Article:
Apple and other online music companies along with music labels are facing a threat from satellite radio providers, according to The Wall Street Journal: "The beleaguered music industry faces a new, unexpected threat in its battle to protect copyrights and royalties: the arrival in stores of new satellite-radio receivers that mimic iPods in their ability to store and organize hundreds of songs. Fast-growing subscription radio services, offered by XM Satellite and Sirius provide hundreds of channels of music and talk radio to people who buy special radios and pay a $13 monthly subscription fee. Some satellite-radio receivers already allow listeners to record a few hours of programming." Their growing popularity also threatens the iPod-iTunes ecosystem.... ....The report notes that the new receivers enable users to store much more music from satellite-radio broadcasts as well as manage songs using playlists threatening music labels' more lucrative per-song purchase model and cutting into digital music services' share of the digital download pie. While the iPod has dominated the portable player scene, the variety and extent of satellite programming may be alluring to consumers.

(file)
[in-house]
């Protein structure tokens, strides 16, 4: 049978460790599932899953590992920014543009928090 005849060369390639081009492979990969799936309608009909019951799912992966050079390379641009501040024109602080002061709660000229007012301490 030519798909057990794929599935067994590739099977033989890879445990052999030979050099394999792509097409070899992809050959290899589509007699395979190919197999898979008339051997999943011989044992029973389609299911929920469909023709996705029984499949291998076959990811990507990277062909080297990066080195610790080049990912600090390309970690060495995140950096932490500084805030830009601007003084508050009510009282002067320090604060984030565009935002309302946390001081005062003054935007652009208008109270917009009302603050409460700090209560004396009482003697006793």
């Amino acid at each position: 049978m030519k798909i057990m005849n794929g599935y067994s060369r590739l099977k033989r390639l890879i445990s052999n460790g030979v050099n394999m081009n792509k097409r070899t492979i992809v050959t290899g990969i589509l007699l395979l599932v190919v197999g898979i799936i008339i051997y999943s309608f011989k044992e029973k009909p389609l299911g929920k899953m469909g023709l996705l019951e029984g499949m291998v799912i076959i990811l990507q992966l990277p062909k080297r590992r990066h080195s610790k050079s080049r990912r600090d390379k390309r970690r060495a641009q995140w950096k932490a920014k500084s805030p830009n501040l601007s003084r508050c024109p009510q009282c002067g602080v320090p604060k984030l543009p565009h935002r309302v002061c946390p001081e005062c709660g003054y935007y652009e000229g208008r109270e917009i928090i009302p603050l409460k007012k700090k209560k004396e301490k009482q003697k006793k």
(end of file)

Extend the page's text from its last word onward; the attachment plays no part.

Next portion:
"Because both services offer niche channels, it becomes easy for users to quickly find artists or songs they want and store them. Sirius, for instance, offers channels such as Rolling Stones Radio and Elvis Radio," according to the report.
The WSJ notes that the industry garners much lower royalty rates for songs that are played on satellite radio than it does for songs that are purchased through download services or on CDs. Satellite radio royalty fees are also lower that the charges for songs that play on subscription services, such as Napster. Read full story here